We'll be updating this story throughout the day Wednesday with the latest local news on the coronavirus pandemic. If you'd like to go through a roundup of COVID-19 news from Tuesday, read it here. If you have a news tip or question, email us at news@KUT.org.
- Do you think you have the coronavirus? Here's how to get tested.
- How to get help (and help) in Austin
- Find mental health support
- Track the spread in Texas
- Sign up for coronavirus email alerts
Update at 4:14 p.m. — Free testing at Williamson County's Family Emergency Room paused over backlog in requests
Williamson County has taken down an online portal that determines if residents can receive COVID-19 testing. The county says it has seen an overwhelming interest in testing and will put the portal back up once the backlog of requests has been scheduled.
The county has been partnering with Family Emergency Room to offer free COVID-19 assessment and testing. Residents fill out an online questionnaire and get an appointment time if they're deemed eligible for a test.
As of Tuesday, 564 tests had been conducted through the partnership, eight of which were positive, according to the county. About 350 people are currently scheduled for a test, and more than 1,000 are in line to be scheduled.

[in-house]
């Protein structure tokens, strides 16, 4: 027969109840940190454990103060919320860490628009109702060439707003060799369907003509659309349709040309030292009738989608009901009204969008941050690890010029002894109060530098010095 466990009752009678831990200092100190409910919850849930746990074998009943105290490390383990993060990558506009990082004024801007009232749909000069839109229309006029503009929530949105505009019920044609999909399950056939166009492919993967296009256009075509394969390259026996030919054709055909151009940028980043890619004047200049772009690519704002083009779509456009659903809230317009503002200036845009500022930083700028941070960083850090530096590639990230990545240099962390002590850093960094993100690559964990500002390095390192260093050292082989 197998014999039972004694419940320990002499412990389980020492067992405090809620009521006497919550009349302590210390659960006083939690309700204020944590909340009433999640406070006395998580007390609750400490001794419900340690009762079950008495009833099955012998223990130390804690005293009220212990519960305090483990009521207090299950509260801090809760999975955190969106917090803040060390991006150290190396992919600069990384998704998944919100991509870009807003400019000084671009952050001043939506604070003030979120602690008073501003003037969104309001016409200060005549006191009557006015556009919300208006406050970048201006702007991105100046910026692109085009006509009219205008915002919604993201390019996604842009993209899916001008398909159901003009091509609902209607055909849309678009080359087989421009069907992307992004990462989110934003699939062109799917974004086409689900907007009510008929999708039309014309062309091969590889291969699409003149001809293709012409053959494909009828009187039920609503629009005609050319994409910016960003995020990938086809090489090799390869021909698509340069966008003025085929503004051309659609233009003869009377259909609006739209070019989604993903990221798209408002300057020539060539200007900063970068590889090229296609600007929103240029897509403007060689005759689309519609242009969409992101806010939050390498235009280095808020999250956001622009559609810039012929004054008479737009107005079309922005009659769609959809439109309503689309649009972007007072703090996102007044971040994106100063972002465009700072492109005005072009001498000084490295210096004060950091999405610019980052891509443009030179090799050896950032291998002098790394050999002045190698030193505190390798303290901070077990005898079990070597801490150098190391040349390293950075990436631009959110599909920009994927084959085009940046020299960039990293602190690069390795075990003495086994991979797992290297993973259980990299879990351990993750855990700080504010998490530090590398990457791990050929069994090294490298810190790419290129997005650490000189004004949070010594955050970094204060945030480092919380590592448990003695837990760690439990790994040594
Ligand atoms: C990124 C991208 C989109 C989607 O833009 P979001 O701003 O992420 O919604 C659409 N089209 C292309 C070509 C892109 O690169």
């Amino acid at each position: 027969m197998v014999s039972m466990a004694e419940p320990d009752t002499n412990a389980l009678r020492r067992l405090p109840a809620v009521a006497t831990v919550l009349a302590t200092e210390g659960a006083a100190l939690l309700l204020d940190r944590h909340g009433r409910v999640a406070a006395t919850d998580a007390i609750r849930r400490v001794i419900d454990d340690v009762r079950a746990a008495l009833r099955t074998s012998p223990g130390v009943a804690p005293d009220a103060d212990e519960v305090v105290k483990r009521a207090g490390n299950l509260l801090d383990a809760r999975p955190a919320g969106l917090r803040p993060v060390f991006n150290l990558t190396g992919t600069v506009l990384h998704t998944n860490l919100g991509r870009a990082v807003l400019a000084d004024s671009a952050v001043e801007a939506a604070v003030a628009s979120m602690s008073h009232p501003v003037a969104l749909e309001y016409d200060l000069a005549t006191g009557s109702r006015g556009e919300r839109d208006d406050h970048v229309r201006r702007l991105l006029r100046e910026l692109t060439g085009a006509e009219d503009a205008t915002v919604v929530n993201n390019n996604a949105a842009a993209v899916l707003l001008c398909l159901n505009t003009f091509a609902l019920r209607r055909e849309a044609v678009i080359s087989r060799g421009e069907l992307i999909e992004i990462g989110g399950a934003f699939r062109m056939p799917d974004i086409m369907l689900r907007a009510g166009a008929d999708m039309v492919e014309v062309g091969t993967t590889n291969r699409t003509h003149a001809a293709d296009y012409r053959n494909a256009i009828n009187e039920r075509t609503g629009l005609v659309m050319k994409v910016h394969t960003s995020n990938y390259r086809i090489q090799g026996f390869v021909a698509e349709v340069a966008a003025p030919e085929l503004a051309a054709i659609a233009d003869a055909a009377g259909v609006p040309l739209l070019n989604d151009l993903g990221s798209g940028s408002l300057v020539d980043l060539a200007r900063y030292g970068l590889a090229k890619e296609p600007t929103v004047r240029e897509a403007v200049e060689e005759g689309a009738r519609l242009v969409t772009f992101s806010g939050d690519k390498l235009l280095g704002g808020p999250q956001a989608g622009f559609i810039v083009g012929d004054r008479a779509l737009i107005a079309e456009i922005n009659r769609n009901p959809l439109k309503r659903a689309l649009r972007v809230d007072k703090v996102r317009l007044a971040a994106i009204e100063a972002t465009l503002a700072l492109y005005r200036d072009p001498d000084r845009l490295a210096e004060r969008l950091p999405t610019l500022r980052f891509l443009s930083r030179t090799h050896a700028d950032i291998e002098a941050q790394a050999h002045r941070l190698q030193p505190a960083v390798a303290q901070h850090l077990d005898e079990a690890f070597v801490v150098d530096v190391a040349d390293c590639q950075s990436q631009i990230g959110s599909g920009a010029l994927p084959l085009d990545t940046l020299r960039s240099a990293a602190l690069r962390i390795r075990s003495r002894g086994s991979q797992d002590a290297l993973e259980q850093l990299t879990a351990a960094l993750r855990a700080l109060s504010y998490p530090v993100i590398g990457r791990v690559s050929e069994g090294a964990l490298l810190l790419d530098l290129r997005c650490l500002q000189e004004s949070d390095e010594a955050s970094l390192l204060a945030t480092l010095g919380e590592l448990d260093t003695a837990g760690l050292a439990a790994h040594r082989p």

Williamson County has also partnered with Austin Public Health to open a free, public testing site in Georgetown; the enrollment form can be found here.
Update at 2:20 p.m. — Austin to open more streets for outdoor recreation and exercise
Five miles of streets in Austin will soon be closed off to vehicle traffic to allow people to have more space while spending time outdoors.
Austin City Council approved the "Healthy Streets" initiative earlier this month, after a coalition of more than 30 organizations asked the city to open more space on neighborhood streets for walking and cycling.
“The Healthy Streets initiative is intended to support essential travel by connecting disconnected portions of the active transportation network as well as support daily physical activity by creating more space for physical distancing,” Austin Transportation Director Robert Spillar wrote in a memo announcing the pilot program.
The initial closures will encompass portions of Comal Street, Bouldin Avenue and an extension of the Country Club Creek Trail. The streets would still be available for residents, deliveries and emergency vehicles.
The city had already closed portions of Riverside Drive near Vic Mathias Shores to vehicles, as well as reduced some vehicle lanes on the Longhorn Dam bridge. Parks and trails have been crowded in Austin, raising concerns about social distancing.
You can find more information on how the program will work and nominate other streets here.
— Samuel King
Update at 8:17 a.m. — Austin-area home prices continue to climb — despite the coronavirus shutdown
The median home price in the City of Austin is now around $412,000. That’s up 12% from last year according to April data from the Austin Board of Realtors.